North Carolina law requires a couple to live separately for a year (a year and a day, to be specific) before they can file for divorce. That’s a long time to be living separately before any divorce agreements can be worked out after having shared a home and possibly children for years.
There are likely things to decide regarding how bills will be paid, for example. If you have children, there are myriad other considerations regarding how they’ll split their time, how their expenses will be divided, who will take them to school and pick them up and much more.
That’s why many separated couples who intend to divorce get a separation agreement. Although it’s not legally required, it can help you lay down some ground rules and help you avoid conflict and confusion that can only leave you more at odds by the time you get to the divorce process.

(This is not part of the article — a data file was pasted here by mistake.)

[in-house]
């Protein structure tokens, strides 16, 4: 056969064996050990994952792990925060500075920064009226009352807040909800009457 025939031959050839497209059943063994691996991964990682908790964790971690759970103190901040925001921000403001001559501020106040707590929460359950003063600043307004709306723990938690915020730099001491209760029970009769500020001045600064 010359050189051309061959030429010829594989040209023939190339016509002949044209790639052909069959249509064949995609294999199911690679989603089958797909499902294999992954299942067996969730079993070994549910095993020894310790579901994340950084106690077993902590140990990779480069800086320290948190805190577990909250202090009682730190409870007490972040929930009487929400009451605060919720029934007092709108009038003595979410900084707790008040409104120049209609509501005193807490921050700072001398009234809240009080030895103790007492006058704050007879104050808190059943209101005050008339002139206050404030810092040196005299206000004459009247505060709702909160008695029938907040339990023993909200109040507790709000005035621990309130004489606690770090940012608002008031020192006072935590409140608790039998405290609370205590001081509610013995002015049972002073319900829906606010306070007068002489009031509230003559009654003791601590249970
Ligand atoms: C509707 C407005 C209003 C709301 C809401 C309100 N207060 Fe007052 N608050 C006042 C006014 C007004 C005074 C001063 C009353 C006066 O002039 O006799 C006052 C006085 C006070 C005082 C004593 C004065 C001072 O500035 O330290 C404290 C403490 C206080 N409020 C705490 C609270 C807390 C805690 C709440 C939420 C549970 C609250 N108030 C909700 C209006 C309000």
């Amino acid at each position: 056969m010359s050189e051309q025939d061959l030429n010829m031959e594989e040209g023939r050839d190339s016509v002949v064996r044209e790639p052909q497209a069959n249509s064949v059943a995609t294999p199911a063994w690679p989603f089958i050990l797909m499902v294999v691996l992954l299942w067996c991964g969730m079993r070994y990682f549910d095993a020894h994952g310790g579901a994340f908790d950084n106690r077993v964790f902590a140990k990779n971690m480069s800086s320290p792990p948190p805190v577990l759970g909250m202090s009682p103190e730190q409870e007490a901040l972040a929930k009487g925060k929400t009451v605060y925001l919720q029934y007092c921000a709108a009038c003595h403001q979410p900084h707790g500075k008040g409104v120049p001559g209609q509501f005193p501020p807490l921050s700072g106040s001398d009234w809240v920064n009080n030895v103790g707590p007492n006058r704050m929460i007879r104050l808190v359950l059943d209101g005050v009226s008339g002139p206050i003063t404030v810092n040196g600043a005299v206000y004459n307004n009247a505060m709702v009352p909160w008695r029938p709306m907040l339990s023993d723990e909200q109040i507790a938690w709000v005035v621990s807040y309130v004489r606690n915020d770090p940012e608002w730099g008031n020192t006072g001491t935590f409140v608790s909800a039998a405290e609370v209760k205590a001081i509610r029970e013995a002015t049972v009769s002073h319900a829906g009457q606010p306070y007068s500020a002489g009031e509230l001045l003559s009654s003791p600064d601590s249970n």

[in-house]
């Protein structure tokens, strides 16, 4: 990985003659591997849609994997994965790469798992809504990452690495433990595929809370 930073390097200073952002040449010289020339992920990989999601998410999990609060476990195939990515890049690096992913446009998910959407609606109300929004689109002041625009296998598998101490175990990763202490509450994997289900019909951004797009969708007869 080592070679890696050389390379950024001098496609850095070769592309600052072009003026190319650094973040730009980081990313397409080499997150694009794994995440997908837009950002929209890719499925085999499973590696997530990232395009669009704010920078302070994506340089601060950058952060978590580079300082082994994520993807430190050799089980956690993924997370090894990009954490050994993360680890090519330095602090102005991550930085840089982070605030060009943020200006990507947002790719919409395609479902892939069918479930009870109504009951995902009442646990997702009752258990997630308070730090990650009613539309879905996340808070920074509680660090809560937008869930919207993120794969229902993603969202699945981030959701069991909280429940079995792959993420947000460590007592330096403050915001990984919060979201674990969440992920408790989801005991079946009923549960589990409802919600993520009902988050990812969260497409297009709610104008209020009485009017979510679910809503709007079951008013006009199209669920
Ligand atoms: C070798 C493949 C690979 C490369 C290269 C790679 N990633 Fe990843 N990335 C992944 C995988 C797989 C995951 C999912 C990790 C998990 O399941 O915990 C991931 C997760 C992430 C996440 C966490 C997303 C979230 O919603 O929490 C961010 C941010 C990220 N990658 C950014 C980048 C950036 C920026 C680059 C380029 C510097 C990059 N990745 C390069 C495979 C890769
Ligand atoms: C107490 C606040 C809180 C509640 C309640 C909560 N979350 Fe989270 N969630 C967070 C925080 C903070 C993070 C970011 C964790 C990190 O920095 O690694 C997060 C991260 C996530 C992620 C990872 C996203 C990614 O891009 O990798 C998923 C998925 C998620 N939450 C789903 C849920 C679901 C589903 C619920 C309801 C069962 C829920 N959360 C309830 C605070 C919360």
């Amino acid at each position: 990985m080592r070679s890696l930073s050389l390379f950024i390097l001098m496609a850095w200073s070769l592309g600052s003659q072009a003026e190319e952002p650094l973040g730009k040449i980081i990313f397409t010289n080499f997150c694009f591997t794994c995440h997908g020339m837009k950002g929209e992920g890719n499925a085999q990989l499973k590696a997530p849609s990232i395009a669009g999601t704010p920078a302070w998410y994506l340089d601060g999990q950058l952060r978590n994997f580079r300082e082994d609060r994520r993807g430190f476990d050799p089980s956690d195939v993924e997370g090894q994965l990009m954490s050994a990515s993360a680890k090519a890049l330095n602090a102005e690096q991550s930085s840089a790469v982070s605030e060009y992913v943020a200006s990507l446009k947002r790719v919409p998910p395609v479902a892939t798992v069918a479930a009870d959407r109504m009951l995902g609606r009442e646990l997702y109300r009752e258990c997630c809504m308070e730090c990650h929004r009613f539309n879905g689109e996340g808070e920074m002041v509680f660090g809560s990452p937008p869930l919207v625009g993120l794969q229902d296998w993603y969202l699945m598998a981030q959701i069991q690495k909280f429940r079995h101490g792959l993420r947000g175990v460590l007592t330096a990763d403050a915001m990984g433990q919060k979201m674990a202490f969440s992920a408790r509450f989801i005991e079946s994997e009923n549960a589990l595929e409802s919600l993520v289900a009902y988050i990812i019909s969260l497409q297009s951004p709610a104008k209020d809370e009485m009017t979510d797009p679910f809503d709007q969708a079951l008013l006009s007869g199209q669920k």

A separation agreement can help you draft your divorce documents
A separation agreement addresses many of the same matters that are covered in a divorce, such as property division, child and spousal support (“post-separation support) and child custody. A detailed separation agreement can help form the basis for your eventual divorce decree, which can save time, money and stress later.
Of course, you may find that some of the terms you include in the separation agreement don’t work well for you and decide to change those when you proceed to divorce. Further, a judge could decide that a different child support plan and/or custody arrangement is better for the children than the one used during the separation.
For a separation agreement to be a legally recognized document it needs to be signed by both spouses and notarized. It’s wise if both spouses have an attorney to help them as they draft the agreement. This will help ensure that you’ve covered everything you need to and that your rights are protected.